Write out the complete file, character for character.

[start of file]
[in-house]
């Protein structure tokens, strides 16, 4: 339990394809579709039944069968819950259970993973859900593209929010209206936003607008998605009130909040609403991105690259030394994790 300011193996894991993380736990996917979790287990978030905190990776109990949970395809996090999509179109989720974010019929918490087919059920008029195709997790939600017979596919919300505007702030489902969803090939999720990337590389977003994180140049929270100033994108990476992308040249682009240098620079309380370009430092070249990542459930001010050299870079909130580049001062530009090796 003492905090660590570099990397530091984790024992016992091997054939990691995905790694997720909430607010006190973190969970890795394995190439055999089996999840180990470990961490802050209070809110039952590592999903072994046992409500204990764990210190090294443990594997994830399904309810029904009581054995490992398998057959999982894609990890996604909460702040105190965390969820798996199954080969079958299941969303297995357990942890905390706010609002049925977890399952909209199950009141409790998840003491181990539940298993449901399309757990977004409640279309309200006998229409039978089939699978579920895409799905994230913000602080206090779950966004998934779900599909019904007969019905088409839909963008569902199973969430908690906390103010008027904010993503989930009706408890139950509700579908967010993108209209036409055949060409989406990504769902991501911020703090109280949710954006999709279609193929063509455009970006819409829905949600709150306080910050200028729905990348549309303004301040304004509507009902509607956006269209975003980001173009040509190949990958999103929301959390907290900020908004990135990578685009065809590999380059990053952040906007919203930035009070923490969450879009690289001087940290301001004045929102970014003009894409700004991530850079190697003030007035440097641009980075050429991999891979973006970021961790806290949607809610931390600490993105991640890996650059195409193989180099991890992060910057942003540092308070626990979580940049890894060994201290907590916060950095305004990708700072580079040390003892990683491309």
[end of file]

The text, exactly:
[in-house]
């Protein structure tokens, strides 16, 4: 339990394809579709039944069968819950259970993973859900593209929010209206936003607008998605009130909040609403991105690259030394994790 300011193996894991993380736990996917979790287990978030905190990776109990949970395809996090999509179109989720974010019929918490087919059920008029195709997790939600017979596919919300505007702030489902969803090939999720990337590389977003994180140049929270100033994108990476992308040249682009240098620079309380370009430092070249990542459930001010050299870079909130580049001062530009090796 003492905090660590570099990397530091984790024992016992091997054939990691995905790694997720909430607010006190973190969970890795394995190439055999089996999840180990470990961490802050209070809110039952590592999903072994046992409500204990764990210190090294443990594997994830399904309810029904009581054995490992398998057959999982894609990890996604909460702040105190965390969820798996199954080969079958299941969303297995357990942890905390706010609002049925977890399952909209199950009141409790998840003491181990539940298993449901399309757990977004409640279309309200006998229409039978089939699978579920895409799905994230913000602080206090779950966004998934779900599909019904007969019905088409839909963008569902199973969430908690906390103010008027904010993503989930009706408890139950509700579908967010993108209209036409055949060409989406990504769902991501911020703090109280949710954006999709279609193929063509455009970006819409829905949600709150306080910050200028729905990348549309303004301040304004509507009902509607956006269209975003980001173009040509190949990958999103929301959390907290900020908004990135990578685009065809590999380059990053952040906007919203930035009070923490969450879009690289001087940290301001004045929102970014003009894409700004991530850079190697003030007035440097641009980075050429991999891979973006970021961790806290949607809610931390600490993105991640890996650059195409193989180099991890992060910057942003540092308070626990979580940049890894060994201290907590916060950095305004990708700072580079040390003892990683491309």